Today, the holy task of defending the Jewish People is entrusted to the Israel Defense Forces, may Hashem watch over them. The Gemara states, “War is also the beginning of Redemption,” (Megilla 17B).  In our daily prayers, we refer to Hashem as, “Master of wars.” Mashiach, may he come soon, will lead the armies of Israel against all of its enemies, (Rambam, Laws of Kings and Their Wars, 11:4). The Torah itself cites a dozen commandments incumbent on Israel’s armed forces.

The assertion that, “The Torah will safeguard the Jewish People” is a hollow claim. The Torah didn’t safeguard the holy communities in Jerusalem and Hevron during the Arab Pogrom of 1929, nor did it save the pious communities in Europe from Nazi bullets and crematories. If not for the IDF, the haredi neighborhoods in Mea Shearim and Bnei Brak would last about five minutes.  



The haredi journalist continues: “The haredi narrative is not the Zionist narrative. Therefore, we have no reason to be joyous on Israel Independence Day, and we have no reason to mourn on Memorial Day.”

Our Sages have taught that someone who separates himself from the general community and doesn’t participate in its joys and sorrows, separates himself from the Nation and has no place in the World to Come.

The anti-Zionists among the haredim maintain that everything is in the hands of G-d, except the establishment of the State of Israel and the last 100 years of Jewish History – that’s all the work of the Satan.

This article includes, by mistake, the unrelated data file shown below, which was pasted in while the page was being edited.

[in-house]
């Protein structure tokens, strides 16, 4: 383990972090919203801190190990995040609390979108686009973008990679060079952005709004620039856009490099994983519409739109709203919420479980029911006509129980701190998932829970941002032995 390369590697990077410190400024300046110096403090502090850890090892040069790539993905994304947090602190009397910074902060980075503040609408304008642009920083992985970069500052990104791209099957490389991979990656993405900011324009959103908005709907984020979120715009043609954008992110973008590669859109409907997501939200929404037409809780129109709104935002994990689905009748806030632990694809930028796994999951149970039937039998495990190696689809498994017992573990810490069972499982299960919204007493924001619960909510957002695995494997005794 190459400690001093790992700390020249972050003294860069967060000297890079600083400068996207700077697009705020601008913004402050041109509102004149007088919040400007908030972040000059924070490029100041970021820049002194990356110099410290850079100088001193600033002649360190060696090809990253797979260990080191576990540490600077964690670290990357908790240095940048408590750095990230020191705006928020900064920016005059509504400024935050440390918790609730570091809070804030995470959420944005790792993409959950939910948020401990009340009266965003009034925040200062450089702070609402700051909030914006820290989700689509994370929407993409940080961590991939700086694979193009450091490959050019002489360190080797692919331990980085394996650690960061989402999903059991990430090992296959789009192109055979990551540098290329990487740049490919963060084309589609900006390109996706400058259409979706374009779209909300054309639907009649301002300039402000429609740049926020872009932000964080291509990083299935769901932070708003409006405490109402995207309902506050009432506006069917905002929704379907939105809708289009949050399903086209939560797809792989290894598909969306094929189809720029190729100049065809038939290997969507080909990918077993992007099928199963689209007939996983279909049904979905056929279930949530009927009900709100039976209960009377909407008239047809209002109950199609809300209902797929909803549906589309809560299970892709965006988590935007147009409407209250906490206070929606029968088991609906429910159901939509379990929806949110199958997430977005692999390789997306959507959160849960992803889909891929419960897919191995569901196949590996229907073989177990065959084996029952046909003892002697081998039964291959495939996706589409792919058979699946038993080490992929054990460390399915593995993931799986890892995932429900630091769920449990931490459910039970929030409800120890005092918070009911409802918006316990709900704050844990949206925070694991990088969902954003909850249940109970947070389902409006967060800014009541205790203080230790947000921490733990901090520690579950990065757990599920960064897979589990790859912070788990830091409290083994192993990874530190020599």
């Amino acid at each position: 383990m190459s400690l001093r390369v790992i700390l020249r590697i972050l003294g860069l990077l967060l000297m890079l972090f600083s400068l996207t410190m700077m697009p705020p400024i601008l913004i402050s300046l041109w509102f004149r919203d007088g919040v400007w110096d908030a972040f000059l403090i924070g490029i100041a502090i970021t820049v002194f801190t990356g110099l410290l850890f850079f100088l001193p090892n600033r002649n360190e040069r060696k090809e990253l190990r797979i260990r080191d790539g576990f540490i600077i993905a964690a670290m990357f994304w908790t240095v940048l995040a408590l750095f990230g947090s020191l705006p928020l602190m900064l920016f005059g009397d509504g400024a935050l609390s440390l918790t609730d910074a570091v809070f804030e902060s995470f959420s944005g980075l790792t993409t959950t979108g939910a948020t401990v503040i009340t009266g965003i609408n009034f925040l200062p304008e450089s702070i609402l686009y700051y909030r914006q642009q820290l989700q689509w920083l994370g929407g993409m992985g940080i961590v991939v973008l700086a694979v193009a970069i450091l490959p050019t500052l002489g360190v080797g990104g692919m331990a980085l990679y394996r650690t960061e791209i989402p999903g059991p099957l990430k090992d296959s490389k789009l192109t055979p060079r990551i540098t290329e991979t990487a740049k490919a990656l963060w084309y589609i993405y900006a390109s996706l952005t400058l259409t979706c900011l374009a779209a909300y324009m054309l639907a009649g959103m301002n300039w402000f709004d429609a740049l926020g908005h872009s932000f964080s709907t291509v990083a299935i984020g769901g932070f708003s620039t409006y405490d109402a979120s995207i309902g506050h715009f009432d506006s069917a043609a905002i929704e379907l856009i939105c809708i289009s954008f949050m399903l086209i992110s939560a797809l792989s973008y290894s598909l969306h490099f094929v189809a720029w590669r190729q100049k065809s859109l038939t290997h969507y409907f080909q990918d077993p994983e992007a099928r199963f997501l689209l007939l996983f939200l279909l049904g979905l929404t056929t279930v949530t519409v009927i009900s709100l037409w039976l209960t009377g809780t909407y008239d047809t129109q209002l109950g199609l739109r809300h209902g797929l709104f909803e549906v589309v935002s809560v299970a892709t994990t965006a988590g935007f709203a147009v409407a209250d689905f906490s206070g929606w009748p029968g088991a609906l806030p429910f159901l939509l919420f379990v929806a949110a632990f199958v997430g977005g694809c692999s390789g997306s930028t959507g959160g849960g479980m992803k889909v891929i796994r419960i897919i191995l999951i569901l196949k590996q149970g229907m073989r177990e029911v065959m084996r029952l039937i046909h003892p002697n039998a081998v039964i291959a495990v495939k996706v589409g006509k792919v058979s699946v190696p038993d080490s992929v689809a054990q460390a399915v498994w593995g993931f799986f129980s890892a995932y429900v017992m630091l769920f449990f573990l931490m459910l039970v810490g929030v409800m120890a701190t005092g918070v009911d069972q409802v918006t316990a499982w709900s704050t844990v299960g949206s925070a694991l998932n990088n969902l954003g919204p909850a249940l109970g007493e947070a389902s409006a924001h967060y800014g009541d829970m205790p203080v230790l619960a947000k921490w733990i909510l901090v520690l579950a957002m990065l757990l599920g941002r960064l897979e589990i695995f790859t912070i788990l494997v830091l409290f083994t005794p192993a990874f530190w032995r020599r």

Heaven help us for this total distortion of Judaism.

The haredi journalist states that standing in silent memory for fallen soldiers is a custom of the Gentiles, and that Jewish Law provides other ways of memorializing the dead. Assuming this is true, does Jewish Law allow for haredim to desecrate the name of G-d, and bring the Torah into shame, when, at the sounding of the memorial siren, many of them continue to go about their business while the rest of the Nation stands in gratitude and respect?

In all fairness, he emphasizes that the anti-social behavior is not a sign of disrespect for the fallen soldiers and murdered Jews, but rather the haredi community’s allegiance to the laws of the Torah – as they interpret them. After all, he adds, many haredi soldiers were killed in Israel’s wars, and in terrorist attacks, and haredi Jews filled Hitler’s gas chambers, although they were not called that then, along with everyone else. Rather, he explains, the haredi community has better ways to honor their memories, such as learning Torah and reciting Psalms, than by standing in silence.

To my way of thinking a religious person can do both. What’s the big deal? I recite Psalms while I stand. Why hold yourself aloof from your fellow Jews, especially when you know that your behavior only causes contempt for religious Jews and Torah?

If these “holier-than-thou” Jews don’t respect the feelings of the rest of the Nation, then instead of enjoying the benefits of living in the State of Israel and getting its government medical services, hospitals, yeshiva subsidies, unemployment benefits, electricity, water, plumbing, street cleaning, garbage pick-up, police and military security, and the like, let them pack their bags and join the infiltrators from Africa on government-paid flights to Uganda.

May the memory of the fallen be for a blessing, may their murders be avenged, and happy Yom Haatzmaut!




http://www.israelnationalnews.com/Articles/Article.aspx/21974